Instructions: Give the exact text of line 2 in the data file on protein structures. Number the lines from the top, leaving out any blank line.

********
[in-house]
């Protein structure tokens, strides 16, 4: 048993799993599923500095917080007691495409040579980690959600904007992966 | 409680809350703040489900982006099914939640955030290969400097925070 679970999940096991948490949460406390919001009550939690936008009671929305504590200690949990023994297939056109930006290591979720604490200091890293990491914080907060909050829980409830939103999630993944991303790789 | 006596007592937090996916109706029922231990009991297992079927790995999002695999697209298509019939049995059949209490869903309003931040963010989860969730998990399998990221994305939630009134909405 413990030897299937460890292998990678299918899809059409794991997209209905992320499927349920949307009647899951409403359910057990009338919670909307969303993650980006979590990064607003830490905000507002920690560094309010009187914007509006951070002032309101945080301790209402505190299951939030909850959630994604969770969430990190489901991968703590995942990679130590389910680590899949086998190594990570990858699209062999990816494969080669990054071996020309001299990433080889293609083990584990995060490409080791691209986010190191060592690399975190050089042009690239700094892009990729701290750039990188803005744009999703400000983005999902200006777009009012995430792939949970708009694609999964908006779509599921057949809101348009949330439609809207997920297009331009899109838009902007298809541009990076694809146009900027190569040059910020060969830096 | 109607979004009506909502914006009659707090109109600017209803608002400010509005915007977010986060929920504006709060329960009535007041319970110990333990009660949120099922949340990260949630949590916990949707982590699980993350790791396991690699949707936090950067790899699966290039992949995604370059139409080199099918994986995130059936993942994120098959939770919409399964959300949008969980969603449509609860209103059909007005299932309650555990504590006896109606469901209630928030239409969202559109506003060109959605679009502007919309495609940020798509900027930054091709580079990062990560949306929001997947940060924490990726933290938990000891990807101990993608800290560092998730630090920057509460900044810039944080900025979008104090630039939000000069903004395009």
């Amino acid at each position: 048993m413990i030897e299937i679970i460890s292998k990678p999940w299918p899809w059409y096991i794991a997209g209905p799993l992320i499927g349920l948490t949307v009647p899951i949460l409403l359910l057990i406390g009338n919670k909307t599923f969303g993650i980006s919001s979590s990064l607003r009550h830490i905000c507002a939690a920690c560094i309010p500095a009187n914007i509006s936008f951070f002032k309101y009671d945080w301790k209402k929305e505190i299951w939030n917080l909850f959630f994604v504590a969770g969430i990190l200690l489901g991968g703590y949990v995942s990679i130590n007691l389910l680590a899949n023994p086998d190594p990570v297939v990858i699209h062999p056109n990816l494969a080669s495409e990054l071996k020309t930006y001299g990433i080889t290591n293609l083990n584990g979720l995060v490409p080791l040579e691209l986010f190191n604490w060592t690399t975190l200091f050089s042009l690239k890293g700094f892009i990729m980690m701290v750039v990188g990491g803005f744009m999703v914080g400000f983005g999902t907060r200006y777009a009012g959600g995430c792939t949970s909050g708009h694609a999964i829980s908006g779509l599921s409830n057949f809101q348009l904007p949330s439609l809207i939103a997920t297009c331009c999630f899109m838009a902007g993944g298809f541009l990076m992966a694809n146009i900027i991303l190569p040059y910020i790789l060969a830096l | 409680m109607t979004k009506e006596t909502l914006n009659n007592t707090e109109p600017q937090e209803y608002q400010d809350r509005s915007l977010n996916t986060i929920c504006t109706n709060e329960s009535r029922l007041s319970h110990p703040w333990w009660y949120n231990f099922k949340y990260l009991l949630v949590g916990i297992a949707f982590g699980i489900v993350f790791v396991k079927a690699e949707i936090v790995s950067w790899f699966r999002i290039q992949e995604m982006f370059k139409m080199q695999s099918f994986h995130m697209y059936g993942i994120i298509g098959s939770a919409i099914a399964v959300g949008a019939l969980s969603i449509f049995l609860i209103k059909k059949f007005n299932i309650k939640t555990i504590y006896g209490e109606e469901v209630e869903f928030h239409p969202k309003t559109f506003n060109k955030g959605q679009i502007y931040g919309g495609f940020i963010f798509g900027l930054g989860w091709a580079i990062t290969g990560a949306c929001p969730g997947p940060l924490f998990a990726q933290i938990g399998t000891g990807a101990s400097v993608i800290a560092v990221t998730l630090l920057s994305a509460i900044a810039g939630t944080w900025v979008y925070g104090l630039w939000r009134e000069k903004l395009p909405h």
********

């Protein structure tokens, strides 16, 4: 048993799993599923500095917080007691495409040579980690959600904007992966 | 409680809350703040489900982006099914939640955030290969400097925070 679970999940096991948490949460406390919001009550939690936008009671929305504590200690949990023994297939056109930006290591979720604490200091890293990491914080907060909050829980409830939103999630993944991303790789 | 006596007592937090996916109706029922231990009991297992079927790995999002695999697209298509019939049995059949209490869903309003931040963010989860969730998990399998990221994305939630009134909405 413990030897299937460890292998990678299918899809059409794991997209209905992320499927349920949307009647899951409403359910057990009338919670909307969303993650980006979590990064607003830490905000507002920690560094309010009187914007509006951070002032309101945080301790209402505190299951939030909850959630994604969770969430990190489901991968703590995942990679130590389910680590899949086998190594990570990858699209062999990816494969080669990054071996020309001299990433080889293609083990584990995060490409080791691209986010190191060592690399975190050089042009690239700094892009990729701290750039990188803005744009999703400000983005999902200006777009009012995430792939949970708009694609999964908006779509599921057949809101348009949330439609809207997920297009331009899109838009902007298809541009990076694809146009900027190569040059910020060969830096 | 109607979004009506909502914006009659707090109109600017209803608002400010509005915007977010986060929920504006709060329960009535007041319970110990333990009660949120099922949340990260949630949590916990949707982590699980993350790791396991690699949707936090950067790899699966290039992949995604370059139409080199099918994986995130059936993942994120098959939770919409399964959300949008969980969603449509609860209103059909007005299932309650555990504590006896109606469901209630928030239409969202559109506003060109959605679009502007919309495609940020798509900027930054091709580079990062990560949306929001997947940060924490990726933290938990000891990807101990993608800290560092998730630090920057509460900044810039944080900025979008104090630039939000000069903004395009």